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University professor becomes Royal Society fellow

Roy Harrison has been an environmental health lecturer at University of Birmingham since 1991

University of Birmingham

A professor at the University of Birmingham has been elected as a fellow of The Royal Society in recognition of his contribution to science.

Prof Roy Harrison has joined the society whose members include the most eminent scientists, engineers and technologists in the UK and the Commonwealth.

Founded in the 1660s, the society's main purpose is to recognise, promote and support excellence in science and to encourage the development and use of science for the benefit of humanity.

The Society has played a part in some of the most fundamental, significant, and life-changing discoveries in scientific history and Royal Society scientists continue to make outstanding contributions to science in many research areas.

He has been a lecturer in environmental health at the Edgbaston institute since 1991 and is also an adjunct professor at King Abdulaziz University in Saudi Arabia.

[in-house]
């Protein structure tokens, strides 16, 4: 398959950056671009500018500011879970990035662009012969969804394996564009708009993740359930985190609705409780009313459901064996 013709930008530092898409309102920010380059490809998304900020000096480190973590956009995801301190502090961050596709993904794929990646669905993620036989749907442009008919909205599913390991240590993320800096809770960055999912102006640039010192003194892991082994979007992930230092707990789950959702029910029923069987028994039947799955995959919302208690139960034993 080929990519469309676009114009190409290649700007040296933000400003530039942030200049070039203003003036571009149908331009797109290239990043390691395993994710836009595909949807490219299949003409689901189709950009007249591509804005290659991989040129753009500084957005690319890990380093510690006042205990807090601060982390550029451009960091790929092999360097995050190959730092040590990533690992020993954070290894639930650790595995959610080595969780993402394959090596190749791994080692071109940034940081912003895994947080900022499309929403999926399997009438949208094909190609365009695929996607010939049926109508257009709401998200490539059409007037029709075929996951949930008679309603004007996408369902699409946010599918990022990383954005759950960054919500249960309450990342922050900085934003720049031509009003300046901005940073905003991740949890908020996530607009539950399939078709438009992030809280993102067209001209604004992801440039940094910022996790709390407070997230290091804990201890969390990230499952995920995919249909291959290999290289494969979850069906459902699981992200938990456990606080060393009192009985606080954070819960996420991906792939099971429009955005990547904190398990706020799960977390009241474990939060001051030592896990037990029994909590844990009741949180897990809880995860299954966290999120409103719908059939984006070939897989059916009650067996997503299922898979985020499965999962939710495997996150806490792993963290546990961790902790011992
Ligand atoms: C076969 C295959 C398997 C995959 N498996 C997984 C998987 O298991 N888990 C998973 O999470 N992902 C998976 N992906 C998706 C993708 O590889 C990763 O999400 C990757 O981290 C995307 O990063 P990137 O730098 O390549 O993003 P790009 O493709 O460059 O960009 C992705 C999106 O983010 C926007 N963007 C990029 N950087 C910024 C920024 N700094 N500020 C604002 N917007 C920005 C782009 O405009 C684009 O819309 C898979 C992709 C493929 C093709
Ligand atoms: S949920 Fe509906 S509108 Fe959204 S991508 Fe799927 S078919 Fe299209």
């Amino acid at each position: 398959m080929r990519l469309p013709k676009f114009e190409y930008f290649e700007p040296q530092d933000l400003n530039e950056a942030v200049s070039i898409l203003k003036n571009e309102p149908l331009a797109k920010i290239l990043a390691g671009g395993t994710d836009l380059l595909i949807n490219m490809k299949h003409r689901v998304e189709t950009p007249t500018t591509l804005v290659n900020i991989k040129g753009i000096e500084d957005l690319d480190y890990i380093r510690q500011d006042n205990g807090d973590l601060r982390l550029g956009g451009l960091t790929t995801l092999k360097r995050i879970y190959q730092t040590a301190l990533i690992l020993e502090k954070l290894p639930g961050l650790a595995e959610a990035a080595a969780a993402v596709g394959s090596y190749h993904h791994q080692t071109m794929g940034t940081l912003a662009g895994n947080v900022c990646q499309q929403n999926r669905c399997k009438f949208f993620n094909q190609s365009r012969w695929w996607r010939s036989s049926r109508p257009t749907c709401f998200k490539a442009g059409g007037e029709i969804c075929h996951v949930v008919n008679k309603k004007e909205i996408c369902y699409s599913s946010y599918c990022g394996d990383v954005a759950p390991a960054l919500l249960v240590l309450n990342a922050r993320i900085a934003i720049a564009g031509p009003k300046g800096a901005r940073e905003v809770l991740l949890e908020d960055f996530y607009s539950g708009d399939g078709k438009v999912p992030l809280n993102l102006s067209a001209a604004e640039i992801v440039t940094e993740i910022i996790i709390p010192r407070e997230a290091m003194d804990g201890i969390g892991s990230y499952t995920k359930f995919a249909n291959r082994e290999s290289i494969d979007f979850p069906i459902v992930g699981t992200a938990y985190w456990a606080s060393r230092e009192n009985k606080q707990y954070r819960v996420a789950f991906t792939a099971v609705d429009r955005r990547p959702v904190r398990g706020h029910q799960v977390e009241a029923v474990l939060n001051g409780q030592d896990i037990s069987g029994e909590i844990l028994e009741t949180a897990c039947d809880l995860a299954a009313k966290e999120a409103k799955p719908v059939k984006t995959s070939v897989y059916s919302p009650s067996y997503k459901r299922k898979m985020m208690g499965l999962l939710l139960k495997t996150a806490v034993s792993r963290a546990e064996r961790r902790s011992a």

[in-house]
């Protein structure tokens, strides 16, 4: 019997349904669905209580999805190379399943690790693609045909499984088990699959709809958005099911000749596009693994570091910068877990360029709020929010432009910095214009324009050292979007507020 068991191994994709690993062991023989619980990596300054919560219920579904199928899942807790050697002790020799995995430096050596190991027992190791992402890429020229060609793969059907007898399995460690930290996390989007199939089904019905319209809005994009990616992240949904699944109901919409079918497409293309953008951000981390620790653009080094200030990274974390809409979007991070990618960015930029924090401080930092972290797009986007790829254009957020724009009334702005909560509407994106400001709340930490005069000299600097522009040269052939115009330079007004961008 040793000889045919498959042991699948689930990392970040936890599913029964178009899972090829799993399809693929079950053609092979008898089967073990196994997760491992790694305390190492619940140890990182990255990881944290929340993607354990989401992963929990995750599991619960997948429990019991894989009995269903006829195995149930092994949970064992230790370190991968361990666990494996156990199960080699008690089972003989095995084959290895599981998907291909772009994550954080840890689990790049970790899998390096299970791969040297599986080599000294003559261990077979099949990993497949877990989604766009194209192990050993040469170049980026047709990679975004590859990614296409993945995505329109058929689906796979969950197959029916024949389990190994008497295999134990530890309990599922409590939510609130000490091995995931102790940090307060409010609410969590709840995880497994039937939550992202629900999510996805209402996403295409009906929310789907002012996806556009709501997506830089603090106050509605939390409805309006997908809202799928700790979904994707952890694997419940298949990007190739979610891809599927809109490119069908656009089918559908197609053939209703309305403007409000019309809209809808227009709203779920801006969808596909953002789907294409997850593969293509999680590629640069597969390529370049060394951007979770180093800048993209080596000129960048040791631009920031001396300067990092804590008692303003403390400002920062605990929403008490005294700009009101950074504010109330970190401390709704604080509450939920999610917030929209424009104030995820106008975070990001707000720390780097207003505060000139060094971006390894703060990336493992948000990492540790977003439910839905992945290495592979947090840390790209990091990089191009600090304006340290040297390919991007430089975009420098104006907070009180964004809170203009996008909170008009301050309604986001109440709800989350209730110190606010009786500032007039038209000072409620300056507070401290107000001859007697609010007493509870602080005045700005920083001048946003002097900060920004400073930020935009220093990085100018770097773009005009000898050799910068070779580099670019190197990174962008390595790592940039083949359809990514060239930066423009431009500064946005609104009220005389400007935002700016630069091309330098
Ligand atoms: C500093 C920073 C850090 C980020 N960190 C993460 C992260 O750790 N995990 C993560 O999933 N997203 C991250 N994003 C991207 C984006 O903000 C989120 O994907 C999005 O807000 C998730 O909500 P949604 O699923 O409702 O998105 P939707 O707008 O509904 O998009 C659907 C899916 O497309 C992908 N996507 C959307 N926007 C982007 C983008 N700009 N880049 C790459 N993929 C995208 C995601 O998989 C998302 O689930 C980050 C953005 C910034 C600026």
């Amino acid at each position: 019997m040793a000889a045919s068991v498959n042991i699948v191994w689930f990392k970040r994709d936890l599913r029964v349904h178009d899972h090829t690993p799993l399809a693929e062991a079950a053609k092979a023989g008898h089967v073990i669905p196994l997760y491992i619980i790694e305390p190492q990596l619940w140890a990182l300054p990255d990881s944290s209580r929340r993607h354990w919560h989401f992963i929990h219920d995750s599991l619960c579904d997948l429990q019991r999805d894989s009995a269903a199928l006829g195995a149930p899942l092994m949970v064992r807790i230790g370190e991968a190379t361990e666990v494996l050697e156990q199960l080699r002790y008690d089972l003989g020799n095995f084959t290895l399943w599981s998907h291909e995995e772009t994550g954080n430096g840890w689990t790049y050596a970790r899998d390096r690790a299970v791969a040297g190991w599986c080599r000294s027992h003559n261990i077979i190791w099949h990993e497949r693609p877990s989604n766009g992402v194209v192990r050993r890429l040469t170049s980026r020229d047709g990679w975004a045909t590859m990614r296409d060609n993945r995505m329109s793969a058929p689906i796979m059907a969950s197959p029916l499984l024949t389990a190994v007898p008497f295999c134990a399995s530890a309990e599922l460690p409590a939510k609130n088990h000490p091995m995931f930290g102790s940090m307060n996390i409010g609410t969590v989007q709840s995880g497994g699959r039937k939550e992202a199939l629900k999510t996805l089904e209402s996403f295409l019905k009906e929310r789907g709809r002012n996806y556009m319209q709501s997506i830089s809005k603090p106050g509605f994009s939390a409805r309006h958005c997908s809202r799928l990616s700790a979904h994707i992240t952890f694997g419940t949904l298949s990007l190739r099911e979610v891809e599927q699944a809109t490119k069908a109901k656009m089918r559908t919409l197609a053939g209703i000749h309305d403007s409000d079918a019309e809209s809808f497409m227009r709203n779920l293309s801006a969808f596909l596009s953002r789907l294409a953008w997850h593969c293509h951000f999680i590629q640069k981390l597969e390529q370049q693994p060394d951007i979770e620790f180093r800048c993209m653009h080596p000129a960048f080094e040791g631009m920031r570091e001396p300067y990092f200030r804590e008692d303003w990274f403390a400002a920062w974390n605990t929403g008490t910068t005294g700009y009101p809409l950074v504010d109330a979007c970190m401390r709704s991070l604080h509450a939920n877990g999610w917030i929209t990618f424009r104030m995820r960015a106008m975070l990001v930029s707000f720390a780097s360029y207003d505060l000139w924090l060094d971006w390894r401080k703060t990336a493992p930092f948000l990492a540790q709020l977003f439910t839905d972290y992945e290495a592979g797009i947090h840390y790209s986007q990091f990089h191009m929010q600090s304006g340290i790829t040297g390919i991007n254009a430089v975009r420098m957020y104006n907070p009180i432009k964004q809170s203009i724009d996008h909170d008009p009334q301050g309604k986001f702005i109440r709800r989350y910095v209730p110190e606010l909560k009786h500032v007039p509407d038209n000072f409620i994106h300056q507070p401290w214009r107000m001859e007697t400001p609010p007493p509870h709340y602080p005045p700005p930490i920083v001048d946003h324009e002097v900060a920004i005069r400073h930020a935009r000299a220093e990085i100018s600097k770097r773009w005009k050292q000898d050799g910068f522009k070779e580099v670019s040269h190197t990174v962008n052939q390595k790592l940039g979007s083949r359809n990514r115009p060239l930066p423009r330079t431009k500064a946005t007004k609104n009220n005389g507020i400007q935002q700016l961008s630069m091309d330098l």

His career in academia has spanned more than three decades and his main specialism is in air pollution and its impact on human health.

Having been a member of several government advisory groups, as well as a contributor to the World Health Organisation's guidelines on global and indoor air quality, Prof Harrison is considered a highly influential voice in helping to shape scientific and environmental policy.

He was appointed an OBE in 2004 and has authored more than 500 research papers published in peer-reviewed literature.

Prof Harrison said: "I am fortunate to lead and be involved in pioneering research aiming to create a real impact in terms of the preservation of the quality of the environment and the protection of public health.

"To have been elected as a fellow of The Royal Society is a tremendous honour and is particularly welcome as I continue to strive to inform and develop policy in the UK and around the globe."

Society president Venki Ramakrishnan added: "Science is a great triumph of human achievement and has contributed hugely to the prosperity and health of our world.

"In the coming decades, it will play an increasingly crucial role in tackling the great challenges of our time including food, energy, health and the environment.

"The new fellows have already contributed much to science and it gives me great pleasure to welcome them into our ranks."

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